Known new yet
Recent Report from Digitimes claim that Apple will release AirPods 2 somewhere in the first half of 2019, packing some new health monitoring features and other improvements such as Hey Siri wireless charge and support. The updates sound great and we are all excited to see what is expected of the next generation of AirPods.
Wireless charging comes to AirPods, and we know that Phil Schiller announced the optional wireless AirPods charging cradle along with Apple AirPower charger in September 2017. If the wireless charging case is still an optional purchase for the original or next generation AirPods, then the new AirPods version will certainly maintain the same form factor as before.
In February 2018, rumors of a new pair of AirPods with Hey Siri support, improved water resistance and upgrades to the W2 chips. A few months later, Apple's September event showed a short clip of Apple's staff using Hey Siri with AirPods and crossing the shallow water basin at Apple's new headquarters, hinting at better water resistance.
Apple Illustration for Wireless AirPods Casing on AirPower Freeze Charged Mat
We can certainly expect these features to emerge and I personally believe that the new AirPods will have Bluetooth 5 and W3 chips instead of W2, as the Apple Watch Series 4 is already equipped with the W3 chips.
On Thursday, in the first iOS 12.2 beta, a "Hey Siri" configuration tool was discovered, which obviously confirms the addition of the AirPods feature, though it does not necessarily advise whether it will work with the current generation or that a new iteration is needed.
There are also rumors that future AirPods are actively canceling the noise, but we have not heard much about it except for whispering.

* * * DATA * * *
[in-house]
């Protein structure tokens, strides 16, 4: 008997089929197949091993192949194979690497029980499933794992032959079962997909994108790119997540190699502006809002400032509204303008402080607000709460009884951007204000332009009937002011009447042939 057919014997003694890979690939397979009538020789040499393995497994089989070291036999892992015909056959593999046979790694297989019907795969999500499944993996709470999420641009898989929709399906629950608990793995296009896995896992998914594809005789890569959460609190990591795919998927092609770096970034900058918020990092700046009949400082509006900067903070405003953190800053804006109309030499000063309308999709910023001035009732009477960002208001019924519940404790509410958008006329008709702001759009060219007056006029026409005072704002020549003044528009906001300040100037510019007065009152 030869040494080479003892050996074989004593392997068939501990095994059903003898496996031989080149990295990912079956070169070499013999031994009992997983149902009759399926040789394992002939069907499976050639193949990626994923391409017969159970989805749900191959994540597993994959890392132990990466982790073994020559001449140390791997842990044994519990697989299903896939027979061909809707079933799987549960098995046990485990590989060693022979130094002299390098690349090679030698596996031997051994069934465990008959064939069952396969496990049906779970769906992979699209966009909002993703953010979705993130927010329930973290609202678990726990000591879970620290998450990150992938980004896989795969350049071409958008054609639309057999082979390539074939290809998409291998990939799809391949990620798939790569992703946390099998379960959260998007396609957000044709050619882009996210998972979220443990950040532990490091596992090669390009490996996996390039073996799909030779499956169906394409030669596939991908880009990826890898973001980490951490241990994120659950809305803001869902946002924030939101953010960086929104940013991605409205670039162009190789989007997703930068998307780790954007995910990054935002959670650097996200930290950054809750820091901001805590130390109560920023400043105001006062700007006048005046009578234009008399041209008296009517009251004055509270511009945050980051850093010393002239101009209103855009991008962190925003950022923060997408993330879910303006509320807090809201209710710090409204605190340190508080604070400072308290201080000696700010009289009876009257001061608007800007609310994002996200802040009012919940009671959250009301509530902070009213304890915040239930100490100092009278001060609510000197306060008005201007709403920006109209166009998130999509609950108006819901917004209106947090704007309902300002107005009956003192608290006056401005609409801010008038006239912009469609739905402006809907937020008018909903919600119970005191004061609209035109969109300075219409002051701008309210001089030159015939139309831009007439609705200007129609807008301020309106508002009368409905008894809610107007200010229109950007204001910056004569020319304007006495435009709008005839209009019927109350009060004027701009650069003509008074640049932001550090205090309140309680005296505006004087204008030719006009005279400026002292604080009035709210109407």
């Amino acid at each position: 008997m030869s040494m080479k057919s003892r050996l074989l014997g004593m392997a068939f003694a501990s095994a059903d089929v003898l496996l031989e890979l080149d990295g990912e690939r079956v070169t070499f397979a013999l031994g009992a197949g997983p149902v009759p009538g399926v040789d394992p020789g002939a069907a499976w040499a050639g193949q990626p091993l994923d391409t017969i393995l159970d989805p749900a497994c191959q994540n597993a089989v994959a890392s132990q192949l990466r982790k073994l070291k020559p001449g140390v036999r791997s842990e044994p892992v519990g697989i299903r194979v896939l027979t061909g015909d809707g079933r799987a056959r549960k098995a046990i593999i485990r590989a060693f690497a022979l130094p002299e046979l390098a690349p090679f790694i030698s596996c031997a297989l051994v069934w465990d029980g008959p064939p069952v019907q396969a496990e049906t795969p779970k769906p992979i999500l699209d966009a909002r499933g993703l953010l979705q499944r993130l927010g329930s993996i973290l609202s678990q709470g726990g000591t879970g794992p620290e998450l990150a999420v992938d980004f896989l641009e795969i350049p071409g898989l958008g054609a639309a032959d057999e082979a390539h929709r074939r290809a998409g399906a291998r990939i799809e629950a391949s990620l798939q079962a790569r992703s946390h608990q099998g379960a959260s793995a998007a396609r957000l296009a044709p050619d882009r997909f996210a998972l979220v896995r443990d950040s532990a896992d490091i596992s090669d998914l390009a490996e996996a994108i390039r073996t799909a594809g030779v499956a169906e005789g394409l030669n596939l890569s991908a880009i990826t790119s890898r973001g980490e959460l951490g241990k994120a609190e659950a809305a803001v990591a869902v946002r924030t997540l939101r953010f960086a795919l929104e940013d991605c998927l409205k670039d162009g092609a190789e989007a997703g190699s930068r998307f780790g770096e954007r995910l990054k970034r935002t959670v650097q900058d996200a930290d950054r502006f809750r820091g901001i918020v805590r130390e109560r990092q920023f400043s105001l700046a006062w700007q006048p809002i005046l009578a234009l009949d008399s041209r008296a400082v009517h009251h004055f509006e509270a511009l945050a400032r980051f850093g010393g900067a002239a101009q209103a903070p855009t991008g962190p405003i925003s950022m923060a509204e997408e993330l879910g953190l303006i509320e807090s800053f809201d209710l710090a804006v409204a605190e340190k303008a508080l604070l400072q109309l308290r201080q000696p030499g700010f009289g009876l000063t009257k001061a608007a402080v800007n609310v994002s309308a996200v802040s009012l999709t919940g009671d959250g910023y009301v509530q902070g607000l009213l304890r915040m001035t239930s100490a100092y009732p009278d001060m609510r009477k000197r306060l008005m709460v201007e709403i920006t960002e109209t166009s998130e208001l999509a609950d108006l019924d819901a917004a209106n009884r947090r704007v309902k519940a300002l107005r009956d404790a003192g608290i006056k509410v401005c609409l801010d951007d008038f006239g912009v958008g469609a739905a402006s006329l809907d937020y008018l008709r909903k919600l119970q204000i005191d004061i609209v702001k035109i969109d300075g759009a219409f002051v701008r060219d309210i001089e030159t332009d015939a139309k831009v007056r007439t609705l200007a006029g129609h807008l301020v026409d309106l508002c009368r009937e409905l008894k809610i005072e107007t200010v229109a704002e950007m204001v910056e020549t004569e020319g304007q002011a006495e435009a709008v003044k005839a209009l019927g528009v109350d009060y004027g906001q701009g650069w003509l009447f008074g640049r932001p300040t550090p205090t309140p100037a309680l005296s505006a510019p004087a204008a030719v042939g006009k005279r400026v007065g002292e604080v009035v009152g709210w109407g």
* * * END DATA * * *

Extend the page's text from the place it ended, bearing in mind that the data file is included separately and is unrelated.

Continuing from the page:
A major anticipated change for the next generation is the inclusion of health monitoring functions.
Nearly two years ago, Apple filed for three patents titled "Earbuds with biometric sensing." A newer revelation is a patent that describes ways to enable the earhook to fit more securely into the ear canal, allowing it to have better skin contact.
Given their content, these patents are more than likely intended for AirPods.
An image from an Apple patent showing how an eyepiece ear can be made that makes it more useful for PPG measurements
Considering the existing patents, we can expect the integration of a photoplasti- mogram sensor (PPG) that is used in the Apple Watch to measure the user's heart rate.
Interestingly, patents spoke of a temperature sensor that can detect both the core temperature of the user and the ambient temperature. Patents also mention a sensor for measuring oxygen levels in the blood, which can be useful for things like monitoring your aerobic endurance.
It also mentions the use of electrodes that can jointly measure a number of different biometric parameters, such as a galvanic skin response or electrical activity of the heart, which is a different application of the same basic technology used in the Apple Watch Series 4 to perform an electrocardiogram (ECG).
The ECG test with AirPods simply measures the impulses coming to each ear and make sure there are no irregularities.
Of course, there is no guarantee that we will see this feature in the next generation of AirPods. Knowing Apple is probably better sound quality.
The past is too good
Now, with all those exciting features and updates that come to the new AirPods, what could be the biggest threat to their sales? Well, none other than Apple's current AirPods.
If you think about it, many people are extremely happy with their AirPods and if they already meet the needs of your wireless headphones, why spend at least $ 160 for an updated set?
Current version of Apple AirPods.
There is always something new. You can always wait for the next version of something – but it's harder to wait if you do not have a set and you do not know exactly when the next version will arrive.
There is excitement about the possibility of updating AirPod. However, when reality strikes and Apple announces the price of these new AirPods, many of the current AirPods owners will have to decide whether these new features will add enough value to their lives, it is worth spending the money over and over again.
It is likely that an individual judgment will be made as to whether the health monitoring functions are worthwhile.